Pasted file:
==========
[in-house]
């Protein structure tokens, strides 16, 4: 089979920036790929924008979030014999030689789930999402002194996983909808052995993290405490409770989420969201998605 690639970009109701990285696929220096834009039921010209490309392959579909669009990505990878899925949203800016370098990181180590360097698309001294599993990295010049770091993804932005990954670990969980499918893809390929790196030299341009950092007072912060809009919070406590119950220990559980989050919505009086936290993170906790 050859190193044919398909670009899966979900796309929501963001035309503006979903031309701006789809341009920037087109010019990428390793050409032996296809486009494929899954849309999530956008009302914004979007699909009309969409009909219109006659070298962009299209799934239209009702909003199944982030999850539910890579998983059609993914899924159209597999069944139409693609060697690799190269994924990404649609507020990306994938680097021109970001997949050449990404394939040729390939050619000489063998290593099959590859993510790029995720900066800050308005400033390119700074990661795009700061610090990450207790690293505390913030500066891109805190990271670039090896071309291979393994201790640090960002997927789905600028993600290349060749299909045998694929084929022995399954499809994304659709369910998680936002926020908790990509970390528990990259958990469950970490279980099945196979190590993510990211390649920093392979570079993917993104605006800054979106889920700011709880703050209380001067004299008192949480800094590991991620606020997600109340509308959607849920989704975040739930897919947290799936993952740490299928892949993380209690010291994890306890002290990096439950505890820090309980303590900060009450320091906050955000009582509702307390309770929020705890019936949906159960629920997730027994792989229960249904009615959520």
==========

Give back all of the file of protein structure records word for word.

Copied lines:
[in-house]
């Protein structure tokens, strides 16, 4: 089979920036790929924008979030014999030689789930999402002194996983909808052995993290405490409770989420969201998605 690639970009109701990285696929220096834009039921010209490309392959579909669009990505990878899925949203800016370098990181180590360097698309001294599993990295010049770091993804932005990954670990969980499918893809390929790196030299341009950092007072912060809009919070406590119950220990559980989050919505009086936290993170906790 050859190193044919398909670009899966979900796309929501963001035309503006979903031309701006789809341009920037087109010019990428390793050409032996296809486009494929899954849309999530956008009302914004979007699909009309969409009909219109006659070298962009299209799934239209009702909003199944982030999850539910890579998983059609993914899924159209597999069944139409693609060697690799190269994924990404649609507020990306994938680097021109970001997949050449990404394939040729390939050619000489063998290593099959590859993510790029995720900066800050308005400033390119700074990661795009700061610090990450207790690293505390913030500066891109805190990271670039090896071309291979393994201790640090960002997927789905600028993600290349060749299909045998694929084929022995399954499809994304659709369910998680936002926020908790990509970390528990990259958990469950970490279980099945196979190590993510990211390649920093392979570079993917993104605006800054979106889920700011709880703050209380001067004299008192949480800094590991991620606020997600109340509308959607849920989704975040739930897919947290799936993952740490299928892949993380209690010291994890306890002290990096439950505890820090309980303590900060009450320091906050955000009582509702307390309770929020705890019936949906159960629920997730027994792989229960249904009615959520």